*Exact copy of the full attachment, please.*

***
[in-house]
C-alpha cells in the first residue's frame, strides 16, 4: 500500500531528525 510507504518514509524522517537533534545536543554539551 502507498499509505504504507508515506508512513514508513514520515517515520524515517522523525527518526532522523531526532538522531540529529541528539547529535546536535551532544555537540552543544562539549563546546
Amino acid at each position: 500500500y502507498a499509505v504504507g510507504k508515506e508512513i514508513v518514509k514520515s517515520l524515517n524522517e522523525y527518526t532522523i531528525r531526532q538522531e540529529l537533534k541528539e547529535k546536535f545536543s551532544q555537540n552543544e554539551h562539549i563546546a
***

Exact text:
[in-house]
C-alpha cells in the first residue's frame, strides 16, 4: 500500500531528525 510507504518514509524522517537533534545536543554539551 502507498499509505504504507508515506508512513514508513514520515517515520524515517522523525527518526532522523531526532538522531540529529541528539547529535546536535551532544555537540552543544562539549563546546
Amino acid at each position: 500500500y502507498a499509505v504504507g510507504k508515506e508512513i514508513v518514509k514520515s517515520l524515517n524522517e522523525y527518526t532522523i531528525r531526532q538522531e540529529l537533534k541528539e547529535k546536535f545536543s551532544q555537540n552543544e554539551h562539549i563546546a